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Cape Breton Coal Miners Strike 1922-1926. Some facts about the Cape Breton coal mines in 1920… Most towns in Cape Breton were one resource towns. That is, all the jobs depended on one industry. In this case, jobs depended on coal mining.
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Cape Breton Coal Miners Strike 1922-1926 Some facts about the Cape Breton coal mines in 1920… • Most towns in Cape Breton were one resource towns. That is, all the jobs depended on one industry. In this case, jobs depended on coal mining. • One company, British Empire Steel Corporation (BESCO) controlled the coal and steel industry in eastern Canada. The company also controlled stores, water and fuel supplies, homes and properties on mine company land. • Workers and their families burned BESCO coal to heat company houses illuminated by company electricity, drank company water, and bought on credit goods and supplies from the company "Pluck Me“ store.
Cape Breton Coal Miners Strike 1922-1926 Some more facts about the Cape Breton coal mines in 1920… • Unions had been established only recently. Union and labour organizers were trying to change the balance of power. They wanted the mines to be publicly owned (i.e., owned by the government, people or the miners). • There were two union organizations. They were competing for new members. Sometimes, the two unions openly fought each other for territory and memberships.
Cape Breton Coal Miners Strike 1922-1926 Some more facts about the Cape Breton coal mines in 1920… • Most of Cape Breton’s miners were from Scotland. They were very loyal to their families and friends. If one miner fell, the rest stood beside him. • Mines were long, underground shafts that reach deep under the seabed of the Atlantic Ocean. The mines were cold, wet and dangerous. Lighting and air quality were poor. Wages were also low.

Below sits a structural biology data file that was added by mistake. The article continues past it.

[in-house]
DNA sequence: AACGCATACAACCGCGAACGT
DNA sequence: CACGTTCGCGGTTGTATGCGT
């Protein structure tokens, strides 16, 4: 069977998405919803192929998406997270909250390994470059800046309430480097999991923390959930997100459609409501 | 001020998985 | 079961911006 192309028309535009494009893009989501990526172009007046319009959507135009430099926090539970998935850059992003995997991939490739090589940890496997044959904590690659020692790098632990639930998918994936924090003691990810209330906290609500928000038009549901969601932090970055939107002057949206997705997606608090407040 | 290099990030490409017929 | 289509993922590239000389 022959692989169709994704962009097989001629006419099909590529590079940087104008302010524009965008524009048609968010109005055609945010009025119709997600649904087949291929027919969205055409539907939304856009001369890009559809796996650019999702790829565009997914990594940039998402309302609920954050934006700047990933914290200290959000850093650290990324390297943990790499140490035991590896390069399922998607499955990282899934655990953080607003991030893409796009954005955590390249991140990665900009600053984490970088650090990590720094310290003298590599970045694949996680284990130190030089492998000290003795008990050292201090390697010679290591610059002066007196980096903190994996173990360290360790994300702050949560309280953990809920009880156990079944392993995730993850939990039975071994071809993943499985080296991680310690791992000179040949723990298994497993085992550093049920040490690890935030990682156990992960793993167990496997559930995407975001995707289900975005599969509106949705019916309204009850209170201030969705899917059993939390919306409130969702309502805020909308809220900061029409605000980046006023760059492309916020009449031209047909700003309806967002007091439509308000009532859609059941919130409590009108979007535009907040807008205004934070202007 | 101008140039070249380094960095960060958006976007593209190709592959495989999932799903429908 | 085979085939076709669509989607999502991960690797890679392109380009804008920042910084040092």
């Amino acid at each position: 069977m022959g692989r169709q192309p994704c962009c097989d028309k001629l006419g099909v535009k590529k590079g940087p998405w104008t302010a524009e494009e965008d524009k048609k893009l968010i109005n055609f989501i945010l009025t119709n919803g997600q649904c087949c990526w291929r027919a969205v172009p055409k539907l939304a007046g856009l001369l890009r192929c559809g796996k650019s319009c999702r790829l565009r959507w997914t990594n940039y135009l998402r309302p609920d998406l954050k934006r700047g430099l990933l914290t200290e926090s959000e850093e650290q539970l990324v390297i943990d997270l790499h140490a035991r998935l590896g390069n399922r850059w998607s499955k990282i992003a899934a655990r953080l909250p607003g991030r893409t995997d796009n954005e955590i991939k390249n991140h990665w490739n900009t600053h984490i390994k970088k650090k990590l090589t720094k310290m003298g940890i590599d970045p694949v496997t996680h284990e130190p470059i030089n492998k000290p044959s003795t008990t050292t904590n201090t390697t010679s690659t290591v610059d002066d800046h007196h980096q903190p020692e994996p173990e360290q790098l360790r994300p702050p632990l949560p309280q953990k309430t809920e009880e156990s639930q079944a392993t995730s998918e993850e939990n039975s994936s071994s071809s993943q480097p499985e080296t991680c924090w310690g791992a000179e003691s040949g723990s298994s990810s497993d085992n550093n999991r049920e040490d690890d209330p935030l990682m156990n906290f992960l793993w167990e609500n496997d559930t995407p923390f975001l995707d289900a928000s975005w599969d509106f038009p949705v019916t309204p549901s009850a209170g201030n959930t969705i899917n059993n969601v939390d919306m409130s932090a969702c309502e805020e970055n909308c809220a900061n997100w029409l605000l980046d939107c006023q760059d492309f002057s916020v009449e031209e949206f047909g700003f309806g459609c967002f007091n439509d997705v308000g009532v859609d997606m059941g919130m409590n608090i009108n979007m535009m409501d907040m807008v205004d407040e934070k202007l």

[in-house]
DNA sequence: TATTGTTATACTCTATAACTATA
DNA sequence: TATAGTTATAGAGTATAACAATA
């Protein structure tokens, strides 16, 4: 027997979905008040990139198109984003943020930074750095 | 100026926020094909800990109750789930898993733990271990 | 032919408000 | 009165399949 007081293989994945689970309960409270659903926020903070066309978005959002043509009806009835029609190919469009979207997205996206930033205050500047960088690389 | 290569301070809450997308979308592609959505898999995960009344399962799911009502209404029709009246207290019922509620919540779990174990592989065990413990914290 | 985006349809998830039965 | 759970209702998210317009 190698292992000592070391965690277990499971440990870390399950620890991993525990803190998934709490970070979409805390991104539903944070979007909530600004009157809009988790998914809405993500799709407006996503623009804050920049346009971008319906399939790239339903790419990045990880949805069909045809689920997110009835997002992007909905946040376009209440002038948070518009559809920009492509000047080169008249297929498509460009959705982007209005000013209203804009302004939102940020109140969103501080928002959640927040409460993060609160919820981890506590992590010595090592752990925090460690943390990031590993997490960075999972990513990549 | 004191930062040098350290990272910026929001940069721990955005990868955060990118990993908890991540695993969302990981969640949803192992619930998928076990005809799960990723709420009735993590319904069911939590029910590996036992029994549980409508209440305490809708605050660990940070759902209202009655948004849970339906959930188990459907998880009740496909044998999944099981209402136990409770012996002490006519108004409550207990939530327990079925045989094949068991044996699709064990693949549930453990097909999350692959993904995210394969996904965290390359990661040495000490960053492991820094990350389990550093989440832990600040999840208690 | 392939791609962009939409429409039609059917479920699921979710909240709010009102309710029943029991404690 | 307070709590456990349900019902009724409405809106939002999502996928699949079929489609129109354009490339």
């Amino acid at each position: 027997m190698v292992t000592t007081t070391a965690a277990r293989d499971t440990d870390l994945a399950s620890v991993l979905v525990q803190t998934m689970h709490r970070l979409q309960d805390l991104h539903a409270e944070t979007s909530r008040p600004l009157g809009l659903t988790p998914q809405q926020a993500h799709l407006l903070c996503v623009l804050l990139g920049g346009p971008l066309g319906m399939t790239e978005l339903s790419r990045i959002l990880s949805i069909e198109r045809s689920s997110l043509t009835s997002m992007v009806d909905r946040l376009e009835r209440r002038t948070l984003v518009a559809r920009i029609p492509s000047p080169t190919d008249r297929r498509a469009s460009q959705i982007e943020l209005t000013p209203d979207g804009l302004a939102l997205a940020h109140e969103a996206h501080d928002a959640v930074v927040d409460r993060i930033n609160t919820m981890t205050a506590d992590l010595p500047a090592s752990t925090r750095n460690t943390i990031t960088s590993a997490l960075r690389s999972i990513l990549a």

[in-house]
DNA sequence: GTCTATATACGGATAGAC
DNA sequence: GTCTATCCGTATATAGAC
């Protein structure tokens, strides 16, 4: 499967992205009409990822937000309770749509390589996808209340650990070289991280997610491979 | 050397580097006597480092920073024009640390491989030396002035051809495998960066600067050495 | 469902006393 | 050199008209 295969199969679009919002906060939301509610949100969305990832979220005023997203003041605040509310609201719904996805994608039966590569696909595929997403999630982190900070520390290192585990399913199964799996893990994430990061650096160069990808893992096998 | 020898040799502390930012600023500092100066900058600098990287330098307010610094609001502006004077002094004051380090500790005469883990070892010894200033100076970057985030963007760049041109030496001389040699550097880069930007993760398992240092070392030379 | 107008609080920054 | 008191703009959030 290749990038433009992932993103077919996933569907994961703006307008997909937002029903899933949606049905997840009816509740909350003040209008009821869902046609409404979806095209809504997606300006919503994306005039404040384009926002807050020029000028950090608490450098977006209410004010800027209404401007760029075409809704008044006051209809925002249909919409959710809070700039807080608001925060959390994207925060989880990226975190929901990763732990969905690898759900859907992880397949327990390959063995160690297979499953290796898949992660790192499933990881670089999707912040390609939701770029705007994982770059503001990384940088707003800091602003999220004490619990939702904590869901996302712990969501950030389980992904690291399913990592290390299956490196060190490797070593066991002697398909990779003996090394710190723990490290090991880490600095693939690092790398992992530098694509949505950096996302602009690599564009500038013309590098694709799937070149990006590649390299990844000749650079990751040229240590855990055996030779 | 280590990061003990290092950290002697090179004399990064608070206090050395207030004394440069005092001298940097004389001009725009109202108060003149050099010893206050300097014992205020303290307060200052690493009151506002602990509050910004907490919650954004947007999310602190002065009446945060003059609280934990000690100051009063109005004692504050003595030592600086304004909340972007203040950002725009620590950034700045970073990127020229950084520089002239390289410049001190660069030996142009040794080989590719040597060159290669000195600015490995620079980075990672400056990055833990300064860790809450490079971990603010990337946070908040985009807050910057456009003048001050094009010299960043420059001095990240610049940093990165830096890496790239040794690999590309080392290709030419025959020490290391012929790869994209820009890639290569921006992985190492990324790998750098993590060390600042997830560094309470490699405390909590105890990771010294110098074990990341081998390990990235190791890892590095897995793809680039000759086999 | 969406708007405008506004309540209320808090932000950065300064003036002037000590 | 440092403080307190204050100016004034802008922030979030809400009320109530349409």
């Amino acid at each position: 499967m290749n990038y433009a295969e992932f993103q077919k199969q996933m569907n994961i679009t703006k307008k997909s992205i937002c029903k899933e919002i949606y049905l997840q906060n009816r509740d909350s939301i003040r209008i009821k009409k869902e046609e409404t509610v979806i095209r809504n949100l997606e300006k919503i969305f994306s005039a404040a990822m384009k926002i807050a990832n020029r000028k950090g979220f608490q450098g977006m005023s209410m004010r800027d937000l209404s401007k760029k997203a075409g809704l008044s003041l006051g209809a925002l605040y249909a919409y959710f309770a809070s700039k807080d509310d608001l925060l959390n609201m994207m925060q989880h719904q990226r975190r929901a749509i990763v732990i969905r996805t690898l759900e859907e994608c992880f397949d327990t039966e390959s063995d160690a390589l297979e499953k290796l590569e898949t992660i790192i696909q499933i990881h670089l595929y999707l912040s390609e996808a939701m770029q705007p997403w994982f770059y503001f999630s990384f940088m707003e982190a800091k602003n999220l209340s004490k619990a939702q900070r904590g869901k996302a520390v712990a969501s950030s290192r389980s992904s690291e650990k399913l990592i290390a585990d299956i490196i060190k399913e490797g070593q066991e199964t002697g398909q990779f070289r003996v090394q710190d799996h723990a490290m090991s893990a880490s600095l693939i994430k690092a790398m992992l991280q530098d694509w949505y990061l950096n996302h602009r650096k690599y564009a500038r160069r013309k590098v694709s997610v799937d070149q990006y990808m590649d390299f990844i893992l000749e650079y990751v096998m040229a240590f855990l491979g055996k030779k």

Cape Breton Coal Miners Strike 1922-1926 The strikes begin… • The price for coal was dropping, and the company was losing customers. In 1922, BESCO lowered wages by one-third. • In response, the miners slowed operations, reduced coal production by one-third and restricted access to the mines. • In 1923, the Sydney steelworkers went on strike. The provincial police were sent in to physically break the strike, but the coal miners joined the strikers. The police used horses, iron bars and and fists to intimidate the miners. The fight put two union leaders in jail.
Cape Breton Coal Miners Strike 1922-1926 The strikes continue… • In 1923, a miner paid 90% of his earnings to rent and food for his family. Contract workers actually paid more for rent and food than they received in weekly wages. • The militia was called in by the company to protect company property. Machine gun was position around the mine processing plants and other company sites. • The 1923 strike lasted eight months and in the end the men returned to work with an 18 per cent cut in pay from the 1921 rates
Cape Breton Coal Miners Strike 1922-1926 The strikes continue… • By 1925, the mines were operating full time, but miners were paid $3.65 per hour and working only part-time. • Due to competition from other mines, BESCO reduced wages by 10%. Once more, the miners went on strike for better wages. • To break the strikers, the company stopped giving credit at the company stores, evicted families from company homes and cutoff water from the company-owned water supplies.
Cape Breton Coal Miners Strike 1922-1926 The strike turns bloody… • The 1925 strike lasted five months. • On 11 June 1925, 3 000 miners marched to the power plant on Waterford Lake. They were confronted by over 100 mounted company police. • The crowd charged the police, and the bloody Battle at Waterford Lake began. Fearing for their lives, the police fired on the approaching miners. Coal miner William Davis was killed by company police.
Cape Breton Coal Miners Strike 1922-1926 The strikes and labour unrest ends… • In July 1925, the Nova Scotian Premier met with BESCO. The company withdrew its private police force. Wages were restored to 1922 levels…a reduction of 8% from 1920. • The union and the miners had succeeded in partially protecting their standard of living. • The struggle led to the 1937 Nova Scotia Trade Unions Act protecting workers’ rights to collective bargaining. It also raised the Canadian consciousness about the working class and worker’s rights.